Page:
Earth is being moved at New Belgium Brewing’s Craven Street construction site as the Fort Collins, Colo.-based company prepares to finally begin construction on its Asheville facility. As progress is made on the physical aspects of New Belgium’s new WNC presence, the company, long-known for its community-minded initiatives, is also steadily working on building a less tangible structure: a network of partnerships with local businesses and organizations, including restaurants and smaller craft breweries.
The community's response to these efforts, according to Trey Wheeler, has been encouraging. Wheeler is New Belgium's North and South Carolina “Beer Ranger,” managing area sales, staff education and accounts. As New Belgium's “first employee with an Asheville address,” Wheeler has been very hands on with creating the company's local partnerships, including a Feb. 5 beer dinner with popular River Arts District bar and restaurant The Junction that sold out within days of its announcement via email and social media.
“It's amazing to have that kind of reception,” says Wheeler. “The general overall consensus [about New Belgium coming to Asheville] has been positive, and there are a lot of good opportunities for partnerships here.”
Courtney Foster, The Junction's bar manager, says most of the 60 or so tickets for the Feb. 5 event were sold simply by word of mouth with their customers. The Junction's staff and owners planned the dinner as a way to celebrate New Belgium coming to the neighborhood, says Foster, who is familiar with the brewery and their community-building efforts from having lived for several years in Fort Collins.
“They are our neighbors down the street,” says Foster. “I definitely see us working hand-in-hand with them a lot in the future. It would be foolish not to partner with them, considering all they do [for the community].”
Almost as soon as New Belgium announced plans to locate a second brewery, warehouse and tasting room in Asheville in the spring of 2012, the craft-brewing giant began making inroads with the local community. It immediately partnered with RiverLink to sponsor their first RiverMUSIC concert series in the River Arts District that summer, and got a bit more intimate that fall, hosting beer dinners at local dining spots including Sunny Point Café and Brixx.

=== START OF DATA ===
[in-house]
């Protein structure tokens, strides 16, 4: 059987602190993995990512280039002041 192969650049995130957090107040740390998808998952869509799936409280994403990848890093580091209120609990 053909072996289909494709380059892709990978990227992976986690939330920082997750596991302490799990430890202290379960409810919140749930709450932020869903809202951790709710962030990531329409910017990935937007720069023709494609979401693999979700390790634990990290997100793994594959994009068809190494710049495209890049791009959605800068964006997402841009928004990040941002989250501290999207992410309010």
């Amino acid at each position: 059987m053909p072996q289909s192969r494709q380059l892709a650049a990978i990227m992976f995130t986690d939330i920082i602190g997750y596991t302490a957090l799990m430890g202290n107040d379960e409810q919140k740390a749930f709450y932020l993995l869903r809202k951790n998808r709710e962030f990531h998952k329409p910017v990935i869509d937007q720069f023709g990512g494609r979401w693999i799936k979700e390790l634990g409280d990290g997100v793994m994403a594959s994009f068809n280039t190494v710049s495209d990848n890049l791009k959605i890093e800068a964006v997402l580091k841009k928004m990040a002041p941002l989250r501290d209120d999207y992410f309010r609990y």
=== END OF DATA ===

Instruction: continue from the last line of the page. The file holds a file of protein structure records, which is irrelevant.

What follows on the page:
Wheeler says other partnership schemes are currently underway, such as a brewing collaboration with Wicked Weed Brewing that involved flying that brewery's owners, Walt and Luke Dickinson, to Fort Collins to craft 10 kegs of a Brett IPA on New Belgium's system (those kegs are due to be tapped at Wicked Weed around Feb. 20, according to Wheeler). Near the end of February, New Belgium brewer Matt Gilliland will fly to Asheville to complete the exchange with a brewing go-around on Wicked Weed's system.
Wheeler also mentions that New Belgium has contracted Asheville's Riverbend Malt House to provide products for RyePA, a New Belgium Hop Kitchen offering that will be released in Western North Carolina at the end of this month and nationally in early March.
“They've kept the pedal to the floor to produce enough malt for that batch,” Wheeler says. He notes that Low Down food truck owner Nate Kelly has been enlisted to cook for the RyePA release party.
As for projects yet to come, Wheeler says details are sketchy at this point, but there are plans in the works for a collaboration this spring or summer with Seven Sows Bourbon and Larder chef Mike Moore that “promises a unique beer-pairing concept.”
“We have a great beer community here,” says Wheeler. “It's all about getting together to support craft beer. I'm sure there are many new ideas brewing.”